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ART : Gateway to City of Dreams : Transportation, local history and the L.A. River all have been muses for artists involved with a massive public art project at Union Station.

October 29, 1995|Suzanne Muchnic | Suzanne Muchnic is The Times' art writer. and

Any three-year public art project that involves $3 million in federal, state and local funds, 17 artists and architects, plus dozens of technicians and construction specialists couldn't be simple. If you mix those ingredients with a massive reorganization of the project's governing agency, you might expect to have a recipe for disorganization and delay, if not unmitigated disaster. So it's something of a miracle that the Union Station Gateway Intermodal Transit Center opened last week--more or less on schedule and with most of its artworks in place.

The artists--who were selected in 1992, in a juried, open competition administered by Los Angeles-based art consultant Tamara Thomas of Fine Arts Services Inc.--have designed everything from colorfully tiled fountains and a giant aquarium to bus bench pavilions with sweeping metal skeletons and glass roofs. Following their own private muses, but often making connections between the work and its setting, some of the artists have used themes about transportation, local history and the Los Angeles River, while others have tapped into their ethnic roots. Much of the money for the artworks came from Transport Enhancement Funds given by the federal government to the state of California and administered by Caltrans.

The $300-million center--at the corner of Vignes and Cesar Chavez streets, behind Union Station--is designed to be Los Angeles' major transportation hub in the 21st Century. The massive downtown development has four components: the East Portal, a glass-domed public facility connected underground to the historic train station; the Metropolitan Transit Authority headquarters, a 26-story office building; the Arroyo, a sloping walkway flanked by undulating walls and plants, and a bus plaza. Artworks are integrated throughout the complex.

Indeed, local commuters and out-of-town travelers who wend their way through the transit center will encounter much more than functional structures connecting the services of Metro Rail, light rail, commuter rail, Amtrak and regional bus systems. Outside, the bus plaza and the Arroyo--designed by landscape architect Laurie Olin of Philadelphia-based Hanna/Olin Ltd. to recall the nearby Los Angeles River in its original, unfettered state--contain artist-designed fountains, fences, grills and benches. Inside the East Portal, artists have produced the floor treatment, a seating area, a water sculpture, an aquarium, a massive mural and fleeting images in colored light that play across one wall. Additional murals are in the adjacent office tower.

Not all of the components of the massive public art project are finished. The MTA high-rise contains aerial landscape murals by Jim Doolin, but works by Patrick Nagatani and Margaret Nielsen haven't been installed and various other pieces throughout the project still need fine-tuning. What's more, the completed artworks often differ significantly from those that came off the artists' drawing boards three years ago. But the project survived the 1993 merger of the Los Angeles County Transportation Commission and the Southern California Rapid Transit District--a union that created the Metropolitan Transit Authority--as well as a host of design, construction and union problems.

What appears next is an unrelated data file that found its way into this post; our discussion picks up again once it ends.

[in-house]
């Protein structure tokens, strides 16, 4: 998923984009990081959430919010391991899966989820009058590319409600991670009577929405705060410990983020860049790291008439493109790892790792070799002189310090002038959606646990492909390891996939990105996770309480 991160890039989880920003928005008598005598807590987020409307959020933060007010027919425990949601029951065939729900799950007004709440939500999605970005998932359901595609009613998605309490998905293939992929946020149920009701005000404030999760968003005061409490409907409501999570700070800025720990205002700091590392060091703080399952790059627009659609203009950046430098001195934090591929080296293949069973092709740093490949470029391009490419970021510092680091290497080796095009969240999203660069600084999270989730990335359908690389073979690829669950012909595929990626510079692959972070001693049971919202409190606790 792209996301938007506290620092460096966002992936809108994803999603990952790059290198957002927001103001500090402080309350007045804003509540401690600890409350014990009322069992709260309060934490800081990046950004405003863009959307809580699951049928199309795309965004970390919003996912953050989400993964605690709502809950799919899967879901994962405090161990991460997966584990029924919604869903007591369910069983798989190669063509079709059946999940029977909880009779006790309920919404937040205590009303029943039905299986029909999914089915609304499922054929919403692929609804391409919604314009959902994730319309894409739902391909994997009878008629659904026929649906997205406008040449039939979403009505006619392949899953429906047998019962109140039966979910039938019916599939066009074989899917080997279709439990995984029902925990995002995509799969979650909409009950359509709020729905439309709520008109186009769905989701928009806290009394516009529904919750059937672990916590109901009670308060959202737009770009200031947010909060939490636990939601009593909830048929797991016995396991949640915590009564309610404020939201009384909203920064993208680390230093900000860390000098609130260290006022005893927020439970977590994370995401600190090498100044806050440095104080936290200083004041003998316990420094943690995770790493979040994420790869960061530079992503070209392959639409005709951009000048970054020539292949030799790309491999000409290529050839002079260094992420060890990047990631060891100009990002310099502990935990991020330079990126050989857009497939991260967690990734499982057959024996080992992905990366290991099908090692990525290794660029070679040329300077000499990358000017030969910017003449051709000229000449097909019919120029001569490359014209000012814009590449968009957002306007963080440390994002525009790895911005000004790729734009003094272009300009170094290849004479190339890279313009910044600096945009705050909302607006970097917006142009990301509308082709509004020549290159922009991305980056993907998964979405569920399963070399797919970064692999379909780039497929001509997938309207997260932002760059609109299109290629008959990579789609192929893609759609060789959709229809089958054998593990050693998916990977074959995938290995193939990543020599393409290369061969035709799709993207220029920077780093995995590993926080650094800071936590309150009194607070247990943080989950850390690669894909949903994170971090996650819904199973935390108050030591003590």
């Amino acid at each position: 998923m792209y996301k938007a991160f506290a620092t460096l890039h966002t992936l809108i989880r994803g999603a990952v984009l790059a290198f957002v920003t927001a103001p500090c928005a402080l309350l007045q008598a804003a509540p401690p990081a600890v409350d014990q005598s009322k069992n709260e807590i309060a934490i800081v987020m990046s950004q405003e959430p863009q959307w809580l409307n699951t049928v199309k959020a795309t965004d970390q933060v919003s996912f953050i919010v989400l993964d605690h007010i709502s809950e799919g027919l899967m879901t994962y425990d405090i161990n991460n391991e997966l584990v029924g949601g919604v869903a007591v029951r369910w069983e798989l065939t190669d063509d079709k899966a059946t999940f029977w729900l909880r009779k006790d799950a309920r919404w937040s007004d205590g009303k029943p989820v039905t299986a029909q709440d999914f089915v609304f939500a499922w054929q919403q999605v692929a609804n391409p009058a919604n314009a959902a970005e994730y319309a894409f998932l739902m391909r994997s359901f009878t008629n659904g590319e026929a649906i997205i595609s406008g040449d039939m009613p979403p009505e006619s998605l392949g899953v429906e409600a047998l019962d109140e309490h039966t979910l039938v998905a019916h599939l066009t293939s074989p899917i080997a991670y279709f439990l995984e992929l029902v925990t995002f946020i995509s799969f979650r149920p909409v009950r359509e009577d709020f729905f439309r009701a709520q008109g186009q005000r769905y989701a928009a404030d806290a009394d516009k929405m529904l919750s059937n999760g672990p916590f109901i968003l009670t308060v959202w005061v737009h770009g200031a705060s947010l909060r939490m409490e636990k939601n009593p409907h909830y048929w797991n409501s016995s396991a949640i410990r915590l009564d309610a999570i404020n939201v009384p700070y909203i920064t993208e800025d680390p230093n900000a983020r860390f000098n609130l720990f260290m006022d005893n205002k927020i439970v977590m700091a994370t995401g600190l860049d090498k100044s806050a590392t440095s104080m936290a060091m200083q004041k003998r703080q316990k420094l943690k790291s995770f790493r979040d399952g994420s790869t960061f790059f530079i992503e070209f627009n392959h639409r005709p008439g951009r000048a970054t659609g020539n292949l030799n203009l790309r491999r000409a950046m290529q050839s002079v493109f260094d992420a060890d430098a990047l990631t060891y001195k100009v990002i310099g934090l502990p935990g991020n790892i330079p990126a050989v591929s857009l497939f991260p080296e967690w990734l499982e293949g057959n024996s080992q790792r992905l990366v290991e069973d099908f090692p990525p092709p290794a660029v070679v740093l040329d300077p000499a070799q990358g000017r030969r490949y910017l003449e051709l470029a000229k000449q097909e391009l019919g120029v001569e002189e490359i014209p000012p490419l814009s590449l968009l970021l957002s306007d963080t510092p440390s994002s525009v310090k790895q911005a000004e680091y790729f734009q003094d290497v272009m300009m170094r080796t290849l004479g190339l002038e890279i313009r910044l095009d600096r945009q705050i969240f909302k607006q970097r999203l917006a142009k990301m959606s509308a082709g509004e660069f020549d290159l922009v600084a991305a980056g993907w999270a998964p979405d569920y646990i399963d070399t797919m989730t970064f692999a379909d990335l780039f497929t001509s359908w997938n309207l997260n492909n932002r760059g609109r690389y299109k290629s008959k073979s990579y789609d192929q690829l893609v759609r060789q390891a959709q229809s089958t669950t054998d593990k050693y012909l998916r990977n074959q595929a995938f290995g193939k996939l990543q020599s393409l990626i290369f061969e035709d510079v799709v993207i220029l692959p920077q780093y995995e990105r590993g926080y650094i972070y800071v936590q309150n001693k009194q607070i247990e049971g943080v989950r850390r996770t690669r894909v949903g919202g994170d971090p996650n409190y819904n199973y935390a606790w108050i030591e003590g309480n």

With most of their work behind them, Thomas and the artists are breathing a collective sigh of relief.

"This is the most complex public art project I've ever been involved with, and the most demanding, but I think-- I think-- it's going to be the most successful," Thomas says.

"It's been a really frustrating process," says artist May Sun, who worked with painter Richard Wyatt and architect Paul Diez on a multi-part environment in the center's spacious lobby. "But now that I can see results, I'm excited about it. What I enjoyed most was doing the physical work after years of designing and going to meetings."

The trio's initial design for an outdoor pedestrian bridge, lookout point, aquarium and murals had to be scrapped when it proved impractical, so they moved to a new site, inside the East Portal, and came up with a different plan.

"At least we got to hang on to the concept and create something that involves people and allows them to interact with it," Sun says of their collaborative work, "City of Dreams, River of History," which is inspired by the Los Angeles River and the city's ethnic history.

On the lobby floor, Sun has inlaid bronze likenesses of trout, turtles, Sycamore leaves and other flora and fauna that once lived in or near the river. The serpentine shape of a tiled bench and a water sculpture along its top take their shapes from the river, and a mountain-like source of a waterfall at one end of the bench is partly built of river rocks. Broken crockery, medicine vials and other artifacts embedded in the piece were excavated from Los Angeles' original Chinatown, on the current site of Union Station.

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